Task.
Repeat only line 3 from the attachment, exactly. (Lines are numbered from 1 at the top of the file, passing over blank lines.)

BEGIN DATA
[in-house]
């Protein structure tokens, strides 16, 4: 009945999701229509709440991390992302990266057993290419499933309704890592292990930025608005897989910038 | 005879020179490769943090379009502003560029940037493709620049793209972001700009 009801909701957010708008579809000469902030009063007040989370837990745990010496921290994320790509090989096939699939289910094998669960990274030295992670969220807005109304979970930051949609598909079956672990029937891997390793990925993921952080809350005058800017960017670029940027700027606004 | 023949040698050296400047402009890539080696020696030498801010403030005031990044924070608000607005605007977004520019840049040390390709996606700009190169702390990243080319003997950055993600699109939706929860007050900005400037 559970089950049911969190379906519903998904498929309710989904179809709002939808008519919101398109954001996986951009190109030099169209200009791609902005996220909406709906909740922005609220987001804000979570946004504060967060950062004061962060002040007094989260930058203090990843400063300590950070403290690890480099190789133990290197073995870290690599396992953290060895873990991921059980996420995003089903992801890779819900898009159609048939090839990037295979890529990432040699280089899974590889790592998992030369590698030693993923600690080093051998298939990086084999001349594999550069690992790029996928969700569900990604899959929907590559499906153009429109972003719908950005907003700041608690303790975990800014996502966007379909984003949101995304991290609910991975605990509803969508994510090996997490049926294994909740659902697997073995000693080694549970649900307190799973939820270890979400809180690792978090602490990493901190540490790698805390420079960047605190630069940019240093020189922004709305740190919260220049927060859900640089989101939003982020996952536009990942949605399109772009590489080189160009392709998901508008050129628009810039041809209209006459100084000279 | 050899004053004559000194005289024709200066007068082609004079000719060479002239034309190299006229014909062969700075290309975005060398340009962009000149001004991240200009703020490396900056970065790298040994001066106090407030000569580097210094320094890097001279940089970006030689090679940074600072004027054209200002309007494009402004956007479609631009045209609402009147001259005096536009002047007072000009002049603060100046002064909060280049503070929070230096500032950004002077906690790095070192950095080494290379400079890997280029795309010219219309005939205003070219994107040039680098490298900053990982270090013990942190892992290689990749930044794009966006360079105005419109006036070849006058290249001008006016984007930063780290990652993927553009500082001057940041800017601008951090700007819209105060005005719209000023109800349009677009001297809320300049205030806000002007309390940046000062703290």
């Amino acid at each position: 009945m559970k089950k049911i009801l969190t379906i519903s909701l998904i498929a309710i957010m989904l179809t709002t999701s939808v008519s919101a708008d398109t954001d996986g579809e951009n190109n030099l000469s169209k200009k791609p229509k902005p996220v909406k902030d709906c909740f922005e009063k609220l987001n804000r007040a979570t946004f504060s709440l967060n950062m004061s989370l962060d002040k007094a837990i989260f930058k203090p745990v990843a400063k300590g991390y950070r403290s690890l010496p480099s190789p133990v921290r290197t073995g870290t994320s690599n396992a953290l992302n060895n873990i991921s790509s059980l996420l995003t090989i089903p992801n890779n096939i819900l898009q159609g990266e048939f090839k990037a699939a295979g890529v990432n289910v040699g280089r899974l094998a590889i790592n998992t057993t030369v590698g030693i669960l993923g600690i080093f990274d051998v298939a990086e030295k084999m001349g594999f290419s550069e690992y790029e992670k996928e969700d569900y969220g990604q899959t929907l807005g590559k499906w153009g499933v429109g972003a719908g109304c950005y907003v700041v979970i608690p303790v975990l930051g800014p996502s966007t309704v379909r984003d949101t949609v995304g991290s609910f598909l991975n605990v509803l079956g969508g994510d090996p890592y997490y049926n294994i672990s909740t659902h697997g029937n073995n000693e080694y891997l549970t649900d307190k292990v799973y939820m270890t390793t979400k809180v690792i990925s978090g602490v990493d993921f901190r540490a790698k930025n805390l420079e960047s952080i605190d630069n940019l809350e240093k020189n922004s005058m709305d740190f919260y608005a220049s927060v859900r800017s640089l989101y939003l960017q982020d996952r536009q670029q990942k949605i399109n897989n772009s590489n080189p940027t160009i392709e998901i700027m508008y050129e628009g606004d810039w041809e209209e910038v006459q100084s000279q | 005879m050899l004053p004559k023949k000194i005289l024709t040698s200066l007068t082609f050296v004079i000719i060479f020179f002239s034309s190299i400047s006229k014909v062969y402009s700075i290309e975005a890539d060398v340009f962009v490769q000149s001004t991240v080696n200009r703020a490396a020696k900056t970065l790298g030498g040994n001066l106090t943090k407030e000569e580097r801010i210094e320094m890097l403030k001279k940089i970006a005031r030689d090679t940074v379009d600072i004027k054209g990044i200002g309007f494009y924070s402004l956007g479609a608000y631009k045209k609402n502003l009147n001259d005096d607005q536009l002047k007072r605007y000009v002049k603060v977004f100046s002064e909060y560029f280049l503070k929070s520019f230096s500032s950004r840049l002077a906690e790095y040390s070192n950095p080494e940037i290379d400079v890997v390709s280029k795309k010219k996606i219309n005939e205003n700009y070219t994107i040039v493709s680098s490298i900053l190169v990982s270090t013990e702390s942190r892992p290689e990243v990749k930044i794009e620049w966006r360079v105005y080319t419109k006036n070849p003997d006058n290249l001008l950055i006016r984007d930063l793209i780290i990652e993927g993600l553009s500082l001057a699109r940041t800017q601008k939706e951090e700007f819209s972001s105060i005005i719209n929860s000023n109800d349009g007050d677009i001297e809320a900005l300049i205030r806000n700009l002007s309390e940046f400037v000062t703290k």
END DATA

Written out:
């Amino acid at each position: 009945m559970k089950k049911i009801l969190t379906i519903s909701l998904i498929a309710i957010m989904l179809t709002t999701s939808v008519s919101a708008d398109t954001d996986g579809e951009n190109n030099l000469s169209k200009k791609p229509k902005p996220v909406k902030d709906c909740f922005e009063k609220l987001n804000r007040a979570t946004f504060s709440l967060n950062m004061s989370l962060d002040k007094a837990i989260f930058k203090p745990v990843a400063k300590g991390y950070r403290s690890l010496p480099s190789p133990v921290r290197t073995g870290t994320s690599n396992a953290l992302n060895n873990i991921s790509s059980l996420l995003t090989i089903p992801n890779n096939i819900l898009q159609g990266e048939f090839k990037a699939a295979g890529v990432n289910v040699g280089r899974l094998a590889i790592n998992t057993t030369v590698g030693i669960l993923g600690i080093f990274d051998v298939a990086e030295k084999m001349g594999f290419s550069e690992y790029e992670k996928e969700d569900y969220g990604q899959t929907l807005g590559k499906w153009g499933v429109g972003a719908g109304c950005y907003v700041v979970i608690p303790v975990l930051g800014p996502s966007t309704v379909r984003d949101t949609v995304g991290s609910f598909l991975n605990v509803l079956g969508g994510d090996p890592y997490y049926n294994i672990s909740t659902h697997g029937n073995n000693e080694y891997l549970t649900d307190k292990v799973y939820m270890t390793t979400k809180v690792i990925s978090g602490v990493d993921f901190r540490a790698k930025n805390l420079e960047s952080i605190d630069n940019l809350e240093k020189n922004s005058m709305d740190f919260y608005a220049s927060v859900r800017s640089l989101y939003l960017q982020d996952r536009q670029q990942k949605i399109n897989n772009s590489n080189p940027t160009i392709e998901i700027m508008y050129e628009g606004d810039w041809e209209e910038v006459q100084s000279q | 005879m050899l004053p004559k023949k000194i005289l024709t040698s200066l007068t082609f050296v004079i000719i060479f020179f002239s034309s190299i400047s006229k014909v062969y402009s700075i290309e975005a890539d060398v340009f962009v490769q000149s001004t991240v080696n200009r703020a490396a020696k900056t970065l790298g030498g040994n001066l106090t943090k407030e000569e580097r801010i210094e320094m890097l403030k001279k940089i970006a005031r030689d090679t940074v379009d600072i004027k054209g990044i200002g309007f494009y924070s402004l956007g479609a608000y631009k045209k609402n502003l009147n001259d005096d607005q536009l002047k007072r605007y000009v002049k603060v977004f100046s002064e909060y560029f280049l503070k929070s520019f230096s500032s950004r840049l002077a906690e790095y040390s070192n950095p080494e940037i290379d400079v890997v390709s280029k795309k010219k996606i219309n005939e205003n700009y070219t994107i040039v493709s680098s490298i900053l190169v990982s270090t013990e702390s942190r892992p290689e990243v990749k930044i794009e620049w966006r360079v105005y080319t419109k006036n070849p003997d006058n290249l001008l950055i006016r984007d930063l793209i780290i990652e993927g993600l553009s500082l001057a699109r940041t800017q601008k939706e951090e700007f819209s972001s105060i005005i719209n929860s000023n109800d349009g007050d677009i001297e809320a900005l300049i205030r806000n700009l002007s309390e940046f400037v000062t703290k």